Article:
Study Of Art – The Bellini

Jacopo Bellini. 1400?—1464?

Gentile Bellini. 1426?—1507.

Giovanni Bellini. 1428—1516.

The Vivarini were the conservative, the Bellini the progressive spirits in the art of Venice. Both Jacopo, the father, and Gentile, the older son, traveled widely. They were interested and active in all the new principles and methods of painting of their day, and added to technical skill the rare gift of genius.

Jacopo Bellini followed Gentile da Fabriano from his work in Venice to Florence, where he worked with him in 1423. He traveled through Italy, returning to Venice in 1430. For a number of years, about 1450, he was employed in Padua, where his daughter married Mantegna in 1453. Few of his paintings are left to us, a Madonna and Child in Venice and a beautiful one discovered in 1907, now in the Uffizi, Florence, being the best examples. He left, however, a sketch book, a precious possession mentioned in the wills of the family, which shows his universal interests and his great ability with his pencil. Two copies of this sketch book exist, one in the British Museum, and another, showing greater advancement, in the Louvre. In these sketches are seen compositions used later by Titian and Tintoretto, as well as by his sons.

Gentile Bellini studied under his father, but his work for some years shows the influence of Mantegna. In 1479 he was sent to Constantinople by the city of Venice in answer to the Sultan’s request for a good painter of portraits, remaining until 1490. His great processional scenes, painted after his return, contain many reminders of the Orient. His paintings and those of Giovanni in the Ducal Palace were destroyed by fire in 1577.

Giovanni Bellini, who owed his thorough training in his art to his father, was much influenced during his stay in Padua by Mantegna, on whom, in turn, he exercised a helpful influence. Each painted a picture of ” Christ in the Garden ” after a sketch in Jacopo’s book. A comparison of the three, all of them now in London, is of great interest. From Antonello he learned the use of oil as a medium, becoming a master of color.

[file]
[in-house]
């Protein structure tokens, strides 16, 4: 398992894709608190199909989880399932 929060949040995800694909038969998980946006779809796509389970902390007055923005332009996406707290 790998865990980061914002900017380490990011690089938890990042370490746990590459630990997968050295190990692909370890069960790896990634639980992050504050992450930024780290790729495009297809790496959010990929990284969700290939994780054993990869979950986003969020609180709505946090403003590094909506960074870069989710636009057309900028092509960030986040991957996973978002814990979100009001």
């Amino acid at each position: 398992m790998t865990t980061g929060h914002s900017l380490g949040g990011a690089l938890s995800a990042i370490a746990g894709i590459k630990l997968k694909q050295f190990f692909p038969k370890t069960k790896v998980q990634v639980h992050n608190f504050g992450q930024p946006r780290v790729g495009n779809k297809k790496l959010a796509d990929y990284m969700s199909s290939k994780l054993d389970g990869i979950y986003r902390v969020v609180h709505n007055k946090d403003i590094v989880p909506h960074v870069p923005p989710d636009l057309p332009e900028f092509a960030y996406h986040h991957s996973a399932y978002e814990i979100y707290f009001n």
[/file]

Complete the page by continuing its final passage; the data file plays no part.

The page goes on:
He not only trained the youthful genius of Giorgione and Titian, but gained from them fresh inspiration in his old age. His work therefore never became hackneyed. His work for the republic included many portraits of Doges. His many religious pieces, especially his Madonna pictures, are characterized by deep sentiment and a high quality of reserve.

His kindly courtesy to Albrecht Dürer helped to make the German artist’s sojourn in Venice the happiest period of his life. His last works were the Glory of St. Jerome in S. Crisostomo, and the Feast of the Gods, for the Duke of Ferrara, completed by Titian, now in Alnwick Castle.

NOTES ON THE PICTURES.

No. 323. Annunciation.

No. 324. Pegasus.

Louvre, Paris.

Drawings from Jacopo’s sketch book, showing in one his observation of the actual, in the other the play of his fancy, and in both the beauty and delicacy of his line.

323 is strongly reminiscent of Venice, though far from a direct copy. Note the colonnades and balconies, the well-head in the square and the woman carrying the jar of water on her head, the distant mountains of the mainland. The peacocks are among his frequent studies of animal life.